Monday, October 3, 2011

It's 90 degrees outside and I'm freezing in here- Air conditioning and energy consumption

We have all heard the commercials about how lowering your thermostat by a few degrees in the winter and raising it by a few degrees in the summer will save you money. So why is that during the hottest days this September I was freezing in my room? 

1. For reasons unknown to me (most likely cost or concern over usability) Santa Clara University chose thermostats with no on-off, no heating/cooling option, and no way to program it for when it should come on or off. 

2. My roommates are used to having a cool house year round, regardless of the temperature outside. 

For a school that seems so focused on being sustainable and saving money, I cannot begin to understand why they made such a fatal mistake. They have added 138 new townhouse units — all with their own thermostat and air-conditioning system that has been working overtime the first month of school. 

I didn't realize just what a mistake Santa Clara had made until I went to turn down the AC. When I realized I couldn't just turn it off, I decided to raise the temperature on the thermostat so it would stop cooling and turn off. I went outside for a few minutes, and when I came back inside and stood under one of the vents I was hit in the face with hot air. Turning up the temperature turned on the heating in the middle of an 85 degree day. So instead of saving energy by turning up the thermostat, I had the apartment cycling back and forth between the AC and the heater. 

With 17 percent of a typical U.S. home's energy bill coming from cooling, it's shocking to me that so much energy and carbon would be wasted. (I am currently trying to estimate how much money the university is wasting on our AC in the new units alone. If I can finally get the numbers I need I will update with it.)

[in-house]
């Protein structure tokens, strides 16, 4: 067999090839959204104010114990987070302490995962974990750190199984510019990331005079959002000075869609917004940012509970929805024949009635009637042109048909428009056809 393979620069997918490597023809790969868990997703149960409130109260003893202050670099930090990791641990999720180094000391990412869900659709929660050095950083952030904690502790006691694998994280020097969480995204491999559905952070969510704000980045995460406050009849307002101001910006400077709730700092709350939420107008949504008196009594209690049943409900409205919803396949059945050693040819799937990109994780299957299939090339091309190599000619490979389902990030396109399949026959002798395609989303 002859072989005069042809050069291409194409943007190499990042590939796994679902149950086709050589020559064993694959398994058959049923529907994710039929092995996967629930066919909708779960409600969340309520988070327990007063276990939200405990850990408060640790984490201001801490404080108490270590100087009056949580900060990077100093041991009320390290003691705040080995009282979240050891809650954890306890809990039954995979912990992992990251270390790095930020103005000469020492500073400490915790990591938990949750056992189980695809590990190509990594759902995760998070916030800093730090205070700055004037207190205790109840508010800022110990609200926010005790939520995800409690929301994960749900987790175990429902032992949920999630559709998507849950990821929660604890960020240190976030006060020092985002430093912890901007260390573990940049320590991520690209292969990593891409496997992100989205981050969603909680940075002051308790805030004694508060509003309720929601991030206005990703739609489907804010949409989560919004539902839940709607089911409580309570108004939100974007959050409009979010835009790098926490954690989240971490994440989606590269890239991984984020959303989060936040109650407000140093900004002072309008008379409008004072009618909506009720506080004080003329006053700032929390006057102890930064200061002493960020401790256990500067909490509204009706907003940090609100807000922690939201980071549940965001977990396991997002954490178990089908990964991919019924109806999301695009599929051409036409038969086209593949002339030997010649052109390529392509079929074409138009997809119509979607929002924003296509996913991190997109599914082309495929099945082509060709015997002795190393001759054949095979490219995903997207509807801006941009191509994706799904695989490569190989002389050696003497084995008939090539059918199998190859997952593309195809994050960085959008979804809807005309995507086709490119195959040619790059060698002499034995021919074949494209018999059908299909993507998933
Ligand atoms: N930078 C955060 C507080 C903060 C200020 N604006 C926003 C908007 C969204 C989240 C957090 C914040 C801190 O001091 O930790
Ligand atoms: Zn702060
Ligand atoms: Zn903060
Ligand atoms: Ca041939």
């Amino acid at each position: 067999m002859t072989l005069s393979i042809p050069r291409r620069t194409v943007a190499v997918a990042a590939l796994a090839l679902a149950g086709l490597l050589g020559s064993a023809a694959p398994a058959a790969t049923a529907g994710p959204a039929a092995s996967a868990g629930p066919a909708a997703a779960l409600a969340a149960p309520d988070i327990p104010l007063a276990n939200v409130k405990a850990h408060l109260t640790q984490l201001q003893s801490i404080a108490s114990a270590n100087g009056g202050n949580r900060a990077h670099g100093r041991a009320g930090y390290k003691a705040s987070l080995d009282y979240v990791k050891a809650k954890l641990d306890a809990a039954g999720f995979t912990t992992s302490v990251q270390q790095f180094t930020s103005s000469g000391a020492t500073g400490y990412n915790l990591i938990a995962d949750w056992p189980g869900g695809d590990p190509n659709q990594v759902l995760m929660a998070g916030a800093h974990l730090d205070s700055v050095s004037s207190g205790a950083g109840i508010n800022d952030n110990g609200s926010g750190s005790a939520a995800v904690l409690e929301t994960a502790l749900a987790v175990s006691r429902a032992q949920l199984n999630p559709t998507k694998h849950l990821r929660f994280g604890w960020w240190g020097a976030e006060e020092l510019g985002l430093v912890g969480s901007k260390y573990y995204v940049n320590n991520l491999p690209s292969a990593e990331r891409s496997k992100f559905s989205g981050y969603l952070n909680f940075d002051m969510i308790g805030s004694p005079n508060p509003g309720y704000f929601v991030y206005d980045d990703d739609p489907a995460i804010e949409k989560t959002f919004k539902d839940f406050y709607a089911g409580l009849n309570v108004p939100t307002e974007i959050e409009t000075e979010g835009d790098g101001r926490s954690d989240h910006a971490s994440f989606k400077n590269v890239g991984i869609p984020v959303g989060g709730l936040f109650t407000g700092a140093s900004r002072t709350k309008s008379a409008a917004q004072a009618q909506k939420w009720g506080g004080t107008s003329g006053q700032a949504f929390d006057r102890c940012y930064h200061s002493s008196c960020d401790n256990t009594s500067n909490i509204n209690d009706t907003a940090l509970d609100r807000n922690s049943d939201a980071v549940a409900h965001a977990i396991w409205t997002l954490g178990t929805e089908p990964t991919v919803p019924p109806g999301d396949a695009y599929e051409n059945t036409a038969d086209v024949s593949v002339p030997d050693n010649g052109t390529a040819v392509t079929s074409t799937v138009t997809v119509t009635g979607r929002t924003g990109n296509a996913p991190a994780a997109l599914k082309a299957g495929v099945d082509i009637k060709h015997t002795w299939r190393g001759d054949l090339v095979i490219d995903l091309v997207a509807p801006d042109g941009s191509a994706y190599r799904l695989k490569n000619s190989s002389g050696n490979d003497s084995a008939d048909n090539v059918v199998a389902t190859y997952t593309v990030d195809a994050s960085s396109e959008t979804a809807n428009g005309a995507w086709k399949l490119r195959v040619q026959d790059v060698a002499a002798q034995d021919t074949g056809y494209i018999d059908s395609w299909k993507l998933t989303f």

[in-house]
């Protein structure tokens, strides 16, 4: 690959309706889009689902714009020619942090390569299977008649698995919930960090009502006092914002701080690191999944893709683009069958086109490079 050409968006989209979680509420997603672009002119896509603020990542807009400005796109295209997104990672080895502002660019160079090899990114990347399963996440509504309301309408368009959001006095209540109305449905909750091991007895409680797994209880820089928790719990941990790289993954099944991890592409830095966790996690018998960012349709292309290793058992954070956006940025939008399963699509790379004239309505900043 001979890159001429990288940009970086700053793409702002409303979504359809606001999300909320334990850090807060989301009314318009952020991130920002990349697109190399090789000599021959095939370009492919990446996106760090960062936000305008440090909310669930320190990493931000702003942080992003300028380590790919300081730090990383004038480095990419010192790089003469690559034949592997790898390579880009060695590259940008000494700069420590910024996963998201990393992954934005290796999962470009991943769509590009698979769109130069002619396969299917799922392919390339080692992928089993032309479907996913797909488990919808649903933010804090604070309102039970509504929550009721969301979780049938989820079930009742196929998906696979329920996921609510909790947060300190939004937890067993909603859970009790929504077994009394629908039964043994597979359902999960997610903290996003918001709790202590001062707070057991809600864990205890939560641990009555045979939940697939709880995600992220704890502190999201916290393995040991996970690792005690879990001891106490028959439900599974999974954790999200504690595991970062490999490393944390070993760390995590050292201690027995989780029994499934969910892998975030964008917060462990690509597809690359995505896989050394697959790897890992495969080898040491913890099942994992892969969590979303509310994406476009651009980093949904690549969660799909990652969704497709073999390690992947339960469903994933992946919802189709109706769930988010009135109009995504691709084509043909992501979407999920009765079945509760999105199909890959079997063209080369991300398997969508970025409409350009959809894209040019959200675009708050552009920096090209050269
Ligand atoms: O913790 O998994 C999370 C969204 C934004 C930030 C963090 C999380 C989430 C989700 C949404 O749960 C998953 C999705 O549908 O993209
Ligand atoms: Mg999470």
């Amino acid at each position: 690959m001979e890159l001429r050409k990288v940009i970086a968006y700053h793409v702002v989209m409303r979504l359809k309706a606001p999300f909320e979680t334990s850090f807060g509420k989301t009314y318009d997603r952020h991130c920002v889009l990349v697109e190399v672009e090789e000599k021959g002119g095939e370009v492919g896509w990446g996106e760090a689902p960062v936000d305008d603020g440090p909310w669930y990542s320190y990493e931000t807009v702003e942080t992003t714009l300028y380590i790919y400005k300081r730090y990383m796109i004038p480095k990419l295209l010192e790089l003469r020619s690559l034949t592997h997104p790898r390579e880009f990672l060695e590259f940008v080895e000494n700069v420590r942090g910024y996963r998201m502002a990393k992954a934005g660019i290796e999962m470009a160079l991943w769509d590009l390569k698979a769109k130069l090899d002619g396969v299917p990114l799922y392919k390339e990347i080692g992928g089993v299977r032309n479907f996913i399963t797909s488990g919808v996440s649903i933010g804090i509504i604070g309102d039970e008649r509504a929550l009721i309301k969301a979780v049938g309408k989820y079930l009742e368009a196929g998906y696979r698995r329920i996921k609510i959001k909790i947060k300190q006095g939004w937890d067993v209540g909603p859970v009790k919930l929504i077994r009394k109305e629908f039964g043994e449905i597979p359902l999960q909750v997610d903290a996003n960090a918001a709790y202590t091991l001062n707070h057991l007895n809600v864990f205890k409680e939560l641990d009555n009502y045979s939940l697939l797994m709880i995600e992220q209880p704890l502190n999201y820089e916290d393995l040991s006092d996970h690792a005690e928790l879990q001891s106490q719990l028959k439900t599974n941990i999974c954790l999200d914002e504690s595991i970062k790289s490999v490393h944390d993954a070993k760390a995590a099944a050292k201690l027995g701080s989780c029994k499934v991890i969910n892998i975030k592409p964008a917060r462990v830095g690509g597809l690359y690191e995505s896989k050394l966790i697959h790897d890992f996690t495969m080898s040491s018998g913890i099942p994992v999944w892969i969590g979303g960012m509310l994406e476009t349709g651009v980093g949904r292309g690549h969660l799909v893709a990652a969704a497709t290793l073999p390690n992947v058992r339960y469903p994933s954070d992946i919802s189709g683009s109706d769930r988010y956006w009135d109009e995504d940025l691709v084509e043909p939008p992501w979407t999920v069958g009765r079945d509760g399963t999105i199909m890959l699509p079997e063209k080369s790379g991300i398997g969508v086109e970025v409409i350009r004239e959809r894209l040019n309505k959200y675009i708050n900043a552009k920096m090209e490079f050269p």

If you do have a thermostat you can control, here are some things you can do to save energy, be more sustainable, and not freeze during the summer:

1. Close the windows: If you have the AC on, why let it all go outside? You can keep your AC on all day and the windows open, but the outside temperature won't go down and your house won't cool off either.

2. Turn the thermostat up in the summer and down in the winter: A few degrees can save a lot of money and energy without sacrificing comfort. 

3. Turn off your thermostat when you aren't home: If you can either program your thermostat or turn it off before you leave you will save the energy that would have been wasted to heat or cool your empty home all day.

4. Use cross ventilation through windows: Open up your windows in the best way to capture the cooling breeze.

5. Close the blinds during the day to block the suns heat.

6. Wear lighter clothing and work to keep yourself cool instead of bundling up in your favorite sweats on summers hottest day. 

1 comment:

  1. This would explain why I would used to be bundled up in the school of engineering classrooms when it's sunny and hot out.